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Kidney damage (nephropathy)

People with type 1 diabetes are at a higher risk of developing kidney problems, called nephropathy.
Content last reviewed and updated: 16.08.2023

Your kidneys act as a filter to cleanse the blood and get rid of waste products. High blood glucose levels and high blood pressure can both cause the blood vessels and filters in the kidneys to become damaged. When this happens, protein can get into your urine where it shouldn’t be.

When the kidneys are damaged, they won’t work properly. It means other organs, like your heart, must work harder and it can put extra strain on them.

Spotting the signs of kidney damage

You’ll be offered a urine test and blood test every year. These will monitor the health of your kidneys and see how well they are working. These tests will be carried out as part of your annual review.

Physical symptoms may appear when kidney damage is more advanced. Symptoms include:

  • Tiredness
  • Swollen ankles, feet or hands
  • Shortness of breath
  • Feeling sick
  • Blood in your pee
  • Foamy pee

Getting diagnosed with kidney damage

Kidney damage can be diagnosed through your routine blood and urine tests. These form part of your annual review.

The blood test will identify the level of a waste product called creatinine and estimates your glomerular filtration rate (eGFR). This calculation is how many millilitres of waste your kidneys should be able to filter in a minute.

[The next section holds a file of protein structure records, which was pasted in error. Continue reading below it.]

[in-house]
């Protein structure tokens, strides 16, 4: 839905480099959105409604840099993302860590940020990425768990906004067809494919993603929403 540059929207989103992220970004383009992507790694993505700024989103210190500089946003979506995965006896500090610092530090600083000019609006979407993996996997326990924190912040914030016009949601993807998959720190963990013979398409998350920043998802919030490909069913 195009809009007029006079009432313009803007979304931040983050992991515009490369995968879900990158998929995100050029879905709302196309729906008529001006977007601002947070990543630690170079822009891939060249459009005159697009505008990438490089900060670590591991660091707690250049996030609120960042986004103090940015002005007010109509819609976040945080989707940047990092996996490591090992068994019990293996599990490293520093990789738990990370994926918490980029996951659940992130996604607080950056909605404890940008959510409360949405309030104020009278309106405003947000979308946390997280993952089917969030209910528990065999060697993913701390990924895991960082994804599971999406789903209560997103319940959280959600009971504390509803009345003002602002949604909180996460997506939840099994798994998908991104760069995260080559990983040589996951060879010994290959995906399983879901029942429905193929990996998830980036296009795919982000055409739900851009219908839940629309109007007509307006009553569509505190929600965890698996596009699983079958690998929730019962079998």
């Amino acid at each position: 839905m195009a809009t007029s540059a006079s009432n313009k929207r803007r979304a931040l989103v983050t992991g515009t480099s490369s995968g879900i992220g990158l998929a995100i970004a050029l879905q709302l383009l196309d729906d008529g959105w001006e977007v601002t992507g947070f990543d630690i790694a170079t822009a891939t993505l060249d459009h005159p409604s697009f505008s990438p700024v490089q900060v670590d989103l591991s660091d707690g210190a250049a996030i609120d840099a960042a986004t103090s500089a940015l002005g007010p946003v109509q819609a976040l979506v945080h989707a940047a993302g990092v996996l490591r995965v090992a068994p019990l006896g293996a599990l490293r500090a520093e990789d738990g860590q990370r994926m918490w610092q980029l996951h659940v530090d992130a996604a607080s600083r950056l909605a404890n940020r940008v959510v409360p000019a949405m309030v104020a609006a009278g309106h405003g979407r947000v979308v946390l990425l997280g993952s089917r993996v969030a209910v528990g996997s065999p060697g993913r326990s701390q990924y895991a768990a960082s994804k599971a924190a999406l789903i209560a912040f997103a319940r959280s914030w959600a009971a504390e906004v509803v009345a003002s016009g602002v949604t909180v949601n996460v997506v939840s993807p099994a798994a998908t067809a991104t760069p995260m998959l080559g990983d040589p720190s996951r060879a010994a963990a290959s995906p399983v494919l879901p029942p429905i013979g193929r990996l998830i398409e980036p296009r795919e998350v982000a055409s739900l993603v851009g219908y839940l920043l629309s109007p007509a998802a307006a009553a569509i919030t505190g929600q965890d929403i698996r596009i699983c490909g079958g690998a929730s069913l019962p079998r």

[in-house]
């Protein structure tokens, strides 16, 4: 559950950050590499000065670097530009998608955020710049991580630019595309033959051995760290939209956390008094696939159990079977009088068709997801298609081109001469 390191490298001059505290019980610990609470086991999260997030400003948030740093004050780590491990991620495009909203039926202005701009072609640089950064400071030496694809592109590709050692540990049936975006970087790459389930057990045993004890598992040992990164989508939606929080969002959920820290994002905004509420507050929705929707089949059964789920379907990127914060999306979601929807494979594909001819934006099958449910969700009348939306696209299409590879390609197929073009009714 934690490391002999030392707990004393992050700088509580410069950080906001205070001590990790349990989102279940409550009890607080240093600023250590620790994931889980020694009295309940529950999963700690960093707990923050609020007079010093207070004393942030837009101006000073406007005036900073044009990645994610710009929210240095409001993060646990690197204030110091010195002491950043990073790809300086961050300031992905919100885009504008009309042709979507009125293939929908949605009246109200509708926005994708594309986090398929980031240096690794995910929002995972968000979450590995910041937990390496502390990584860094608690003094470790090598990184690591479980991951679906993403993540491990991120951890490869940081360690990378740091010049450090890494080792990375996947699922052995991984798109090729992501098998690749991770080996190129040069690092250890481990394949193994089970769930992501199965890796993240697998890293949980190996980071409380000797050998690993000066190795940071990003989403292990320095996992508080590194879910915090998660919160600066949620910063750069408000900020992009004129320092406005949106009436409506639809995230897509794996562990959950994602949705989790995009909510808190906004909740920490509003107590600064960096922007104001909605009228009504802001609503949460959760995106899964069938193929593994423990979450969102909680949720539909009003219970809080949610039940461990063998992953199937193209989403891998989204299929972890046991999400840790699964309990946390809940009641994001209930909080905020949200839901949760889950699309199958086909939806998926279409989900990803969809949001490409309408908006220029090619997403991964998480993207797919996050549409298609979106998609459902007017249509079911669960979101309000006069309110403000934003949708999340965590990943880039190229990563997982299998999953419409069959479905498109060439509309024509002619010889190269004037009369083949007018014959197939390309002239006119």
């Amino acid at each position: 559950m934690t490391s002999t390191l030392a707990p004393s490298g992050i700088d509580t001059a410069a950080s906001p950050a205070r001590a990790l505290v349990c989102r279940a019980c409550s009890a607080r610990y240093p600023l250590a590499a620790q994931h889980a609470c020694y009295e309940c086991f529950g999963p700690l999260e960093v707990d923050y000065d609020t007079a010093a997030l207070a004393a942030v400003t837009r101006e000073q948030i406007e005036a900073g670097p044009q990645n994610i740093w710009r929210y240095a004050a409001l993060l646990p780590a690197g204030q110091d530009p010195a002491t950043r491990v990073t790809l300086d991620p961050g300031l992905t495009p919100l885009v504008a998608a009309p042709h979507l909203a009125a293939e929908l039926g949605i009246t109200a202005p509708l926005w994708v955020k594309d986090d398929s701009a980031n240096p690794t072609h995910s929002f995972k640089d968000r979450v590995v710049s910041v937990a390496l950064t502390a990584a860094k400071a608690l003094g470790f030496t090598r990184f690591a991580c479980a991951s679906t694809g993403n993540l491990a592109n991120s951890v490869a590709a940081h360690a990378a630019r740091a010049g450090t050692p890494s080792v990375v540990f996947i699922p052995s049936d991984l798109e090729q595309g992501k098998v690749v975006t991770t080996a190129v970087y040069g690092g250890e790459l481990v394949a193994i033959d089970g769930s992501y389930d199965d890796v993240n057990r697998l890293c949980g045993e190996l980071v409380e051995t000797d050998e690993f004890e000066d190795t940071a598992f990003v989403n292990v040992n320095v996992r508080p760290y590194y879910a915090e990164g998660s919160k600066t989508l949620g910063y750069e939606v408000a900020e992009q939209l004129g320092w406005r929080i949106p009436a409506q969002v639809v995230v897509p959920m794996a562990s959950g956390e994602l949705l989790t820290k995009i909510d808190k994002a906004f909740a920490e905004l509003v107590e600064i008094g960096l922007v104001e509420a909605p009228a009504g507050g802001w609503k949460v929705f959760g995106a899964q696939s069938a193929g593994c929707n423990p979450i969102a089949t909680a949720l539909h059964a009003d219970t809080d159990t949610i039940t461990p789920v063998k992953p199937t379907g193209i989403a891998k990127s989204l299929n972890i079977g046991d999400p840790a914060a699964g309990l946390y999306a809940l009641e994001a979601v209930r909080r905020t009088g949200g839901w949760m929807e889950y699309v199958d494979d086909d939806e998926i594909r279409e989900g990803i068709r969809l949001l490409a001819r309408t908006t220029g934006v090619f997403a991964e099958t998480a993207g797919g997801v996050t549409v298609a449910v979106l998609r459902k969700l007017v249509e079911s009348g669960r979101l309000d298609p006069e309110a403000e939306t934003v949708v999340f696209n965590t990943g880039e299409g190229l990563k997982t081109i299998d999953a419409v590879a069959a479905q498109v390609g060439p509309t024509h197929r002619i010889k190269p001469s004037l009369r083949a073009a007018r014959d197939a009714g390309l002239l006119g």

The urine test looks for signs of any proteins or blood. Together with your blood test, it gives a more accurate picture of how well your kidneys are working.

If you’re experiencing any symptoms of kidney damage, contact your GP or Diabetes Healthcare Team as soon as possible.

Reducing your risk of kidney damage

Other ways you can reduce your risk:

Treatments for kidney damage

There are treatments to help relieve symptoms and stop it from getting worse.

The first option for treatment is usually to get your blood pressure under control using medication. You may also be offered diuretics, which help your body get rid of excess fluid.

If your kidney damage is more advanced, it’s called chronic kidney disease. But there are treatments that can help this condition.

Where to go for more support

If you experience any symptoms of nerve damage, speak to your GP or Diabetes Healthcare Team. They can help you to reduce the risk of damage getting worse and give you treatments to reduce your symptoms.

Diabetic kidney disease research

Research to help prevent and treat complications of type 1 is a vital part of our work. Our JDRF-funded researchers in Australia have identified specific genes in people with type 1 which can predict the development and progression of diabetic kidney disease. Find out more about this research.

Other JDRF-funded research here in the UK has found biological markers which are early signs that someone is starting to develop diabetic kidney disease. This crucial finding could help doctors diagnose people with kidney damage earlier and start treatment to help prevent further damage.

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